Here, we use simple pairwise alignment of sequences with a Dayhoff-like substitution matrix and affine gap costs. Optimal alignments can be efficiently computed with the Gotoh algorithm (Gotoh, 1982). The Gotoh algorithm with the Dayhoff matrix (Dayhoff et al., 1978) and gap open costs of −12 and gap extension costs of −1 computing global alignments is called GOTOH in the following.
In addition, we use a sensitive alignment method HHalign from the HHpred toolbox (Söding, 2005) based on the alignment of hidden Markov models, which was very successful in the latest CASP experiments, with standard parameters and call it HHALIGN.
For the generation of candidate models we additionally used 123D (Alexandrov et al., 1996) and profile–profile alignment (PPA) (von Öhsen and Zimmer, 2001) also with standard parameters given in the papers.
As model quality assessment method we use the Rosetta scoring function (called ROSETTA) from the Rosetta package (Raman et al., 2009) with standard parameters, and the ProQ method. For ProQ, we used two versions, one based on Cα atoms from the Pcons package (Wallner and Elofsson, 2003) and the standalone method ProQ(combined) = 5*MaxSubProQ + 1*LGProQ, i.e. the combined version uses a weighted combination (B.Wallner, ProQ, parameters, personal communication) of the two predicted scores of the structure comparison methods MaxSub (Siew et al., 2000) and LGA (Local-Global-Alignment, Zemla et al., 2003), see ProQ web page http://www.sbc.su.se/bjornw/ProQ/ProQ.html.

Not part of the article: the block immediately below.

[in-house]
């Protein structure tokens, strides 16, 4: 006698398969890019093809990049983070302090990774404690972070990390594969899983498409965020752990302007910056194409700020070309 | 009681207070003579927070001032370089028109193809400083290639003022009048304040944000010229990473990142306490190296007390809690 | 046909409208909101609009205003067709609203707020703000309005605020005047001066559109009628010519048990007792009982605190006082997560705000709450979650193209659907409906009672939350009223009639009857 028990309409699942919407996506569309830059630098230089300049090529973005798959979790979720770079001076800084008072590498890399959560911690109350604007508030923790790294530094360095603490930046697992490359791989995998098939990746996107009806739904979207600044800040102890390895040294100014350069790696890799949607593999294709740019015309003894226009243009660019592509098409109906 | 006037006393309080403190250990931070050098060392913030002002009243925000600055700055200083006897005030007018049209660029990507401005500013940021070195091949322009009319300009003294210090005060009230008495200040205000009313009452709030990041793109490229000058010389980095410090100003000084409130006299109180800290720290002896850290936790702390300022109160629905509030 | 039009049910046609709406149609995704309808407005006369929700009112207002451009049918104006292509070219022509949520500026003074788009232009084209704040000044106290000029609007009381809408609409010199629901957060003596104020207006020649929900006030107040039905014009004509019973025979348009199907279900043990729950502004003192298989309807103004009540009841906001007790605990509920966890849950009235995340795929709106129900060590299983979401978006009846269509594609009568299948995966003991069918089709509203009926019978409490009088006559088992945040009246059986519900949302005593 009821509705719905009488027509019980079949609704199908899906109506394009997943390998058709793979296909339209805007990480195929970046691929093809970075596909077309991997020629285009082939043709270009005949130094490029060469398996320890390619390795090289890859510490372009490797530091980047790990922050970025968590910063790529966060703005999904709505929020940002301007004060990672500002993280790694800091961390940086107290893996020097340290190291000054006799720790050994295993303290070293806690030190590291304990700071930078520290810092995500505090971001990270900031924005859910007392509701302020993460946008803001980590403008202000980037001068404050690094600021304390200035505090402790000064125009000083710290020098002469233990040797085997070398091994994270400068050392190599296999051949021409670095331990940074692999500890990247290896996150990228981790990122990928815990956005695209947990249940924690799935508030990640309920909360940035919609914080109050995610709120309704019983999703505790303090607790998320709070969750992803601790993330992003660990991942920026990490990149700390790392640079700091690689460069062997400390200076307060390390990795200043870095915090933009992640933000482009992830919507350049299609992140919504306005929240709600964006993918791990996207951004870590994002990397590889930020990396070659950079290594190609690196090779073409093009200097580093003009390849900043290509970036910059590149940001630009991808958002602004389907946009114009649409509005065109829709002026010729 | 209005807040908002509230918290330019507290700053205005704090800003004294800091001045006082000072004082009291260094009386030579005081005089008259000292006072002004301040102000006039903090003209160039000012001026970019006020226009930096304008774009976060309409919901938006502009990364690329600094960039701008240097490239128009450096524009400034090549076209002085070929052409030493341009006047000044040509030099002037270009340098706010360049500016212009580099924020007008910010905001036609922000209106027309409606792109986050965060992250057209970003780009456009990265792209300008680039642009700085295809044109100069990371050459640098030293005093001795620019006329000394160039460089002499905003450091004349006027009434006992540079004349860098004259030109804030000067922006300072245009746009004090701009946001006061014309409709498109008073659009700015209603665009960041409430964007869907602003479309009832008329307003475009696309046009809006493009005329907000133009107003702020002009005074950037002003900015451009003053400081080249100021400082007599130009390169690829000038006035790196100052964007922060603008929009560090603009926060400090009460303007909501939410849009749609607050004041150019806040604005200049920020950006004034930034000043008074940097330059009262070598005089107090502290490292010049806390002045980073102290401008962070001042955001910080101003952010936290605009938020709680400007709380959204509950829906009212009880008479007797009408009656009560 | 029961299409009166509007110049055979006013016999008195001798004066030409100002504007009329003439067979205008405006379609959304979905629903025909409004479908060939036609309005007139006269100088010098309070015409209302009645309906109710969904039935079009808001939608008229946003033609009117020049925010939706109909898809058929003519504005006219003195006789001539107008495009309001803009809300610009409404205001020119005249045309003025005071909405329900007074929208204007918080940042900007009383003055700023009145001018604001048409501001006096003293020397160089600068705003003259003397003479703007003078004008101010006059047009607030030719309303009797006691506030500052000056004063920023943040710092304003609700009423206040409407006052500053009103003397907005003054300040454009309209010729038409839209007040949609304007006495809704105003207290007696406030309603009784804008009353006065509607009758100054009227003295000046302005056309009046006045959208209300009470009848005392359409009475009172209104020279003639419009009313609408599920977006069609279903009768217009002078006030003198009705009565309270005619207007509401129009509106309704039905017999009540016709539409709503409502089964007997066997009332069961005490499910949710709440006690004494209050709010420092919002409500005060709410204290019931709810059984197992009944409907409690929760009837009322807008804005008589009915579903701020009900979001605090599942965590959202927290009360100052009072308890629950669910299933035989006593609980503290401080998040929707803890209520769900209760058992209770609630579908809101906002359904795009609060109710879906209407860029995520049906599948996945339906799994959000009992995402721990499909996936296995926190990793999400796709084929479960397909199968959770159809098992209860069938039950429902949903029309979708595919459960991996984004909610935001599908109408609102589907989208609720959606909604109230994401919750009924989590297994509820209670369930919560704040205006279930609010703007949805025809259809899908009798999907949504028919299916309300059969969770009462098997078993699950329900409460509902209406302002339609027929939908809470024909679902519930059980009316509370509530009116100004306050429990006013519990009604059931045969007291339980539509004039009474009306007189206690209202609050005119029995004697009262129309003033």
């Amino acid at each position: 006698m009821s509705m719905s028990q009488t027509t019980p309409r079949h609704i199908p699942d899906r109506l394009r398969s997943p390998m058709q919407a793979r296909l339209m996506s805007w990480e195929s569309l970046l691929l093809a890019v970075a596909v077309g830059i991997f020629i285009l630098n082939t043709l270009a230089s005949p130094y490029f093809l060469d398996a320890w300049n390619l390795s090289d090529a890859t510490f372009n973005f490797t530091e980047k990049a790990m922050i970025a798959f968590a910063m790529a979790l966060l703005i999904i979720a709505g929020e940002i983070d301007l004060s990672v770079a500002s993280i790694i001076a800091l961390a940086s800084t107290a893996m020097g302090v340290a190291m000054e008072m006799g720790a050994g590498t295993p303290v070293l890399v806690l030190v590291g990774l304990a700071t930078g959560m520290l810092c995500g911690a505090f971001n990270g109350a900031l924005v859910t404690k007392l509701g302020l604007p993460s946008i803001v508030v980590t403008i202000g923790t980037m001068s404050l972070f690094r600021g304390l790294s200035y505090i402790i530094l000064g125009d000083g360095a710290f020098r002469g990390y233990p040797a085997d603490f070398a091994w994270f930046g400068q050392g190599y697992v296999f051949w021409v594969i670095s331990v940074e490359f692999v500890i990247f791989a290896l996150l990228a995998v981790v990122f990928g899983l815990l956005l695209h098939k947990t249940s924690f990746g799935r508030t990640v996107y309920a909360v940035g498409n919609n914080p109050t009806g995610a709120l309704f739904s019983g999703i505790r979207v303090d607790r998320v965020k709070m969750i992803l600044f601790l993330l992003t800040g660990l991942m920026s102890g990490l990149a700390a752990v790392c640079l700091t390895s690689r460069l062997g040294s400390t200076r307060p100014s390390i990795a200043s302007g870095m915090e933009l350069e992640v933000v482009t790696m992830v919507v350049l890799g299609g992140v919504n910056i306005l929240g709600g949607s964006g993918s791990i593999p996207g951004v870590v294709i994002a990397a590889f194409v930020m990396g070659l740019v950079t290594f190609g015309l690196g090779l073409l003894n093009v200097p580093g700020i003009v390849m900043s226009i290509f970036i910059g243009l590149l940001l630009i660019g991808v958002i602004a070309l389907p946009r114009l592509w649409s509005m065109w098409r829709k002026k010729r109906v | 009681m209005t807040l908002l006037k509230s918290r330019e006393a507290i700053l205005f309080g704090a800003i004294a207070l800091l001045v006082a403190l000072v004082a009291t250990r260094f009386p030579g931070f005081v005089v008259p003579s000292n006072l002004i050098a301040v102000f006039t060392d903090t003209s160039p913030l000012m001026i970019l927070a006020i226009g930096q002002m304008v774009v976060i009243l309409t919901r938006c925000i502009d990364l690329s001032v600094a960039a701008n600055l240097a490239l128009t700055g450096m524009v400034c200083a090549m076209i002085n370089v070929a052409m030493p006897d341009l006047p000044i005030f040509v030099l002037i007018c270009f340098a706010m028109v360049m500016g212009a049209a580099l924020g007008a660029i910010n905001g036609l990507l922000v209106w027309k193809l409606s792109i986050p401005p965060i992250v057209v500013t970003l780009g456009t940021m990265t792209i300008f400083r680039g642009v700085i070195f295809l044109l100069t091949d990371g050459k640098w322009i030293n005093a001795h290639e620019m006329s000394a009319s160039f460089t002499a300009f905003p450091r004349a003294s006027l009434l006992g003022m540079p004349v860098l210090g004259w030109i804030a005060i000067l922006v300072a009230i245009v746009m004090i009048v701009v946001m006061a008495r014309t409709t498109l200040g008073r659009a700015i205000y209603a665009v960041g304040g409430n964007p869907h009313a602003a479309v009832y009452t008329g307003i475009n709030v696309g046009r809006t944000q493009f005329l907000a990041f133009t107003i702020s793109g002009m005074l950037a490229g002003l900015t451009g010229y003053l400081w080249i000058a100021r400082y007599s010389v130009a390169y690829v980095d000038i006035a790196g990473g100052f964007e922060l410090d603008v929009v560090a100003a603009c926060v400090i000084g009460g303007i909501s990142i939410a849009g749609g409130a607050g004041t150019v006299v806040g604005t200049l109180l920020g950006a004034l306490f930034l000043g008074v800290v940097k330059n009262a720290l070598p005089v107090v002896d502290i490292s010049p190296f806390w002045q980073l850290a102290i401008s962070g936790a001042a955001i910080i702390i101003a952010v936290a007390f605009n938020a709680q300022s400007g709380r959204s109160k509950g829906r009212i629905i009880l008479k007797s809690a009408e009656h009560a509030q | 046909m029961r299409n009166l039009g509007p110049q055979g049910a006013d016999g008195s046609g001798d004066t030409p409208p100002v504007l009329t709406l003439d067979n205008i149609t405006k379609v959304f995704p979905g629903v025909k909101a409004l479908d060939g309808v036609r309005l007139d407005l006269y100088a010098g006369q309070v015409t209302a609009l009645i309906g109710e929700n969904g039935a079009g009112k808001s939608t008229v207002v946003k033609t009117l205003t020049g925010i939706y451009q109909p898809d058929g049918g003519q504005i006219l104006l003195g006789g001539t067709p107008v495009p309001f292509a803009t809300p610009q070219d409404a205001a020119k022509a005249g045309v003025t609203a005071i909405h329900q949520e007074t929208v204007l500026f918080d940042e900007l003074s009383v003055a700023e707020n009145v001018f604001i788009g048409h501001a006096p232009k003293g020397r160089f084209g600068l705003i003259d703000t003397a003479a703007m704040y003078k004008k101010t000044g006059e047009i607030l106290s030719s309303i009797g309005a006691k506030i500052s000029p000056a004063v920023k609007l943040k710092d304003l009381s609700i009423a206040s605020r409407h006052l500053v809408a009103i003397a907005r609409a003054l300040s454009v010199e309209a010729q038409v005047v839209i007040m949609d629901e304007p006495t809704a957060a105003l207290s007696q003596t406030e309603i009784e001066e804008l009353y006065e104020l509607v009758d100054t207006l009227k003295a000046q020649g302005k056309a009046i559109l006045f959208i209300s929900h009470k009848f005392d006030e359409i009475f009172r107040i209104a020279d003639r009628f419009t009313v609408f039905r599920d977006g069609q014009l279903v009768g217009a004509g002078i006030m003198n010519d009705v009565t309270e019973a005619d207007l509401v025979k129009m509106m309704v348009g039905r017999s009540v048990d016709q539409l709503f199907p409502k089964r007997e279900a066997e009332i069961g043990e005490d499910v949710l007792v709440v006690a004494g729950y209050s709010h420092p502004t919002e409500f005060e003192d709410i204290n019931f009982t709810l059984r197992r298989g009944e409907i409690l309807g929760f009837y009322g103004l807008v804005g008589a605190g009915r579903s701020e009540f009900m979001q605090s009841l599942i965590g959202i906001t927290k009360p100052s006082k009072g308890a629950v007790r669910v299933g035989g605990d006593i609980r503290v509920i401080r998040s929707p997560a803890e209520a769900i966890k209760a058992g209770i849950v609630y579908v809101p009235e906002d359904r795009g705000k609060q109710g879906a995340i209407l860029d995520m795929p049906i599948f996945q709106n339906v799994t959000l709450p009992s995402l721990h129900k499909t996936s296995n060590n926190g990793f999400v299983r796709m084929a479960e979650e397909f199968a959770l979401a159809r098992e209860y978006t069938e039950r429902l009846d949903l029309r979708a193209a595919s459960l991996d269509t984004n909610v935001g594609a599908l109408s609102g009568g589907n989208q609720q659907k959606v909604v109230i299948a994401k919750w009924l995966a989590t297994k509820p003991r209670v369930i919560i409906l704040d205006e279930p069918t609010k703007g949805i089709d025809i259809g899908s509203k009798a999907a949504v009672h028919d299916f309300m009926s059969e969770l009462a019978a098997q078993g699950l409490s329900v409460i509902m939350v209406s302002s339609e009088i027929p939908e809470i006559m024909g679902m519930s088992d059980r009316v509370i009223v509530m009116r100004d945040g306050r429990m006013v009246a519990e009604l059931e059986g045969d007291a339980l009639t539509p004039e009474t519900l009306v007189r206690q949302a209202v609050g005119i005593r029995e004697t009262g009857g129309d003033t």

Vorolign compares two protein structures and produces a structural alignment of the two structures and an associated alignment score. The idea behind Vorolign is very simple: it uses the (sequence) conservation of structural neighborhoods as a measure for structural similarity of residue positions in the two structures.